Relationship between Consumer Food Safety Knowledge and Reported Behavior among Students from Health Sciences in One Region of Spain
Abstract:A survey was conducted to investigate the relationship between knowledge about food safety and actual food handling practices among Spanish university students (mainly from the health sciences disciplines) who usually prepare meals at home. Based on level of education in food safety topics, students were divided in three groups: high, which included students from Food Science and Nutrition; medium, which included students from other health sciences; and low, which included students from non–health-related studies. More than two thirds of the 562 people selected had an accurate knowledge of the eight foodborne pathogens included in the survey, but only 5.2% were able to identify Staphylococcus aureus as a foodborne pathogen. Significant differences in responses were found depending on educational level concerning the food safety topic. For food handling, up to 60% of the responses reflected accurate knowledge of proper storage of prepared meals and washing of hands and materials to avoid cross-contamination. However, with the exception of questions related to storage temperature, there was considerable difference between knowledge and reported behavior. Although 98.6% of the participants recognized the importance of hand washing before and during food preparation, only one quarter (24.4%) affirmed that they washed their hands with soap and water. On questions concerning food practices, more accurate answers were given by the older students. Women answered questions regarding cross-contamination more accurately, whereas men were more accurate in response to questions concerning temperature and food preservation. In general, students with more knowledge of food hygiene had better reported practices, but even these students reported some high-risk behaviors. These results confirm the need to improve educational programs, ensuring that the acquired knowledge actually modifies consumer behavior.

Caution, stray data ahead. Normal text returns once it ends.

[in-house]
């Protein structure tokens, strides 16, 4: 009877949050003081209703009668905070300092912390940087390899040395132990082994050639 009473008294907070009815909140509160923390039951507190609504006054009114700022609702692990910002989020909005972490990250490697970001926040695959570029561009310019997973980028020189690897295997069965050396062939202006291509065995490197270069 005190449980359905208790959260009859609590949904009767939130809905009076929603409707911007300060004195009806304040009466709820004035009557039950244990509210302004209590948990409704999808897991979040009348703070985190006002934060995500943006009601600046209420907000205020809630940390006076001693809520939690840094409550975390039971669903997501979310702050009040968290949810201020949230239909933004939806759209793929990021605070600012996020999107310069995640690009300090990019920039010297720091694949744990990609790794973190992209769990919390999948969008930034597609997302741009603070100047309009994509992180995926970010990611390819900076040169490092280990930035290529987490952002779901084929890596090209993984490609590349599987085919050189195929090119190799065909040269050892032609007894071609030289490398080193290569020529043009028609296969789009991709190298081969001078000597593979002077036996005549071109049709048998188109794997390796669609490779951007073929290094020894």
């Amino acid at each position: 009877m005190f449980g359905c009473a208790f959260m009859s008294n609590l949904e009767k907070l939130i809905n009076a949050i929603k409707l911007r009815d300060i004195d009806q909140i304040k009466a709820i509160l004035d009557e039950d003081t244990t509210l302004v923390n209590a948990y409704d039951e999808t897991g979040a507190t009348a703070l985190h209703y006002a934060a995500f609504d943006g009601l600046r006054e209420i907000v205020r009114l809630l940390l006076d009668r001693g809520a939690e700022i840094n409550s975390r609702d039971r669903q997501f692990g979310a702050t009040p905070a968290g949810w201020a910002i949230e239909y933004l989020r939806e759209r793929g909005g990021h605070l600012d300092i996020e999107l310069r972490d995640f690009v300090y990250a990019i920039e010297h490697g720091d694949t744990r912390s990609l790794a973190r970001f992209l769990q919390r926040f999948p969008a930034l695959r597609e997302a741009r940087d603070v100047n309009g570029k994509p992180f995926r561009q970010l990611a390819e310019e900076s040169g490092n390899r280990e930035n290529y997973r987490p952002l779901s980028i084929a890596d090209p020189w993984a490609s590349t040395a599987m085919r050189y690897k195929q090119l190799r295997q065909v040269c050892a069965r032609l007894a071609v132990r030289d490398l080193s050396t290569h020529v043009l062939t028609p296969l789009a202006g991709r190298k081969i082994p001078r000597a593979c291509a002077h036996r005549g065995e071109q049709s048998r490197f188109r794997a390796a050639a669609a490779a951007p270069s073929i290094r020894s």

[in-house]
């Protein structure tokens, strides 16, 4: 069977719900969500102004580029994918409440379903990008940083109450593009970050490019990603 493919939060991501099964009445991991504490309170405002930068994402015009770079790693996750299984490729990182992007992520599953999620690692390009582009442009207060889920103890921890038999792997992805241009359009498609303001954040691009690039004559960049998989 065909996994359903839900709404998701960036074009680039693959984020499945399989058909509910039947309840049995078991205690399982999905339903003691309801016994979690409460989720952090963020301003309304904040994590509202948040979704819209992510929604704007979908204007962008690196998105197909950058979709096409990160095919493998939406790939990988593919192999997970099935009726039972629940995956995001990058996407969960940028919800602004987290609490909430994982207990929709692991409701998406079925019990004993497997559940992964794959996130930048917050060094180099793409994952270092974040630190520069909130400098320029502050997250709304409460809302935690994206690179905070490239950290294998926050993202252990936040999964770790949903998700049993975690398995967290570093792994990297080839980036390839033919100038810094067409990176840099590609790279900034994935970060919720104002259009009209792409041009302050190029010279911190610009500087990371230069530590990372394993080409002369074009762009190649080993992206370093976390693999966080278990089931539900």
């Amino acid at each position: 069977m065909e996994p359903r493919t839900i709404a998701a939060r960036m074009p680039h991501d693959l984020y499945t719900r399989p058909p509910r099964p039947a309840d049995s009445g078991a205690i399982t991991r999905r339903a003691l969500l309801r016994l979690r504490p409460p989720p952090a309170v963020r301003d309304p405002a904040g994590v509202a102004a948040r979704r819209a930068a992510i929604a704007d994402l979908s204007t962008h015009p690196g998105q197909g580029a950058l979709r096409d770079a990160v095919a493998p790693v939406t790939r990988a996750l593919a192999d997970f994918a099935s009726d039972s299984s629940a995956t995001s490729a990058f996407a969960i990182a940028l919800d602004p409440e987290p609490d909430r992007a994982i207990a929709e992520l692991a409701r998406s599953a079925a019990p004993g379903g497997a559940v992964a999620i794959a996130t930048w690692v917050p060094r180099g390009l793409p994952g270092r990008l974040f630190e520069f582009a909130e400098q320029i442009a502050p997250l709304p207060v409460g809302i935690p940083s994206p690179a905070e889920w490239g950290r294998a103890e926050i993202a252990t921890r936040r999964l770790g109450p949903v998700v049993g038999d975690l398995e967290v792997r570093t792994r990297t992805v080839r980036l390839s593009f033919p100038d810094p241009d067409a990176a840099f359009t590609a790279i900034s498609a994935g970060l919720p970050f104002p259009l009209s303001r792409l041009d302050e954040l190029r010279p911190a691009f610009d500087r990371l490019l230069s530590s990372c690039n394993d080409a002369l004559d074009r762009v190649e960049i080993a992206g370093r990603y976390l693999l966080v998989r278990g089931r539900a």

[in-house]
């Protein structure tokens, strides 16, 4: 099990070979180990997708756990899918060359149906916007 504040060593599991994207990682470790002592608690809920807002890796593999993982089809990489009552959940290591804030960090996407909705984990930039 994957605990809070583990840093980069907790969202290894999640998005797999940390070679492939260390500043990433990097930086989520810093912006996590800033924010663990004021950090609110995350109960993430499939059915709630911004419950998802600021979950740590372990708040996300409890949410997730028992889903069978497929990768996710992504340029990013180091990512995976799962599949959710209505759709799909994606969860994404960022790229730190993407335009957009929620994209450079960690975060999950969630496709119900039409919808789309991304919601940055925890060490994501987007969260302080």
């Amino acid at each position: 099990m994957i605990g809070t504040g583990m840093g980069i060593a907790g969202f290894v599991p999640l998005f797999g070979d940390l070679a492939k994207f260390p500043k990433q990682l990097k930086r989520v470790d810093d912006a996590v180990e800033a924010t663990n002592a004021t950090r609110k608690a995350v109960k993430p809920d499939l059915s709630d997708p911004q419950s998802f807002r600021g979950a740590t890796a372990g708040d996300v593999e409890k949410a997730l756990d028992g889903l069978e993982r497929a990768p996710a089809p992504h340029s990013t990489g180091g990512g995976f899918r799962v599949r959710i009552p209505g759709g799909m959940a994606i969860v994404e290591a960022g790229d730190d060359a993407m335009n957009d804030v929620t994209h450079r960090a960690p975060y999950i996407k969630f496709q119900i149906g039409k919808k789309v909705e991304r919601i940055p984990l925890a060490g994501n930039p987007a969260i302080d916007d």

Document Type: Research Article
Affiliations: 1: Department of Nutrition and Dietetics, University of Navarra, C/Irunlarrea s/n 31008 Pamplona, Spain 2: Department of Microbiology, University of Navarra, C/Irunlarrea s/n 31008 Pamplona, Spain 3: Department of Clinical Sciences, University of Las Palmas de Gran Canaria, Apartado de Correos 550, 35080 Las Palmas de Gran Canaria, Spain
Publication date: December 1, 2005
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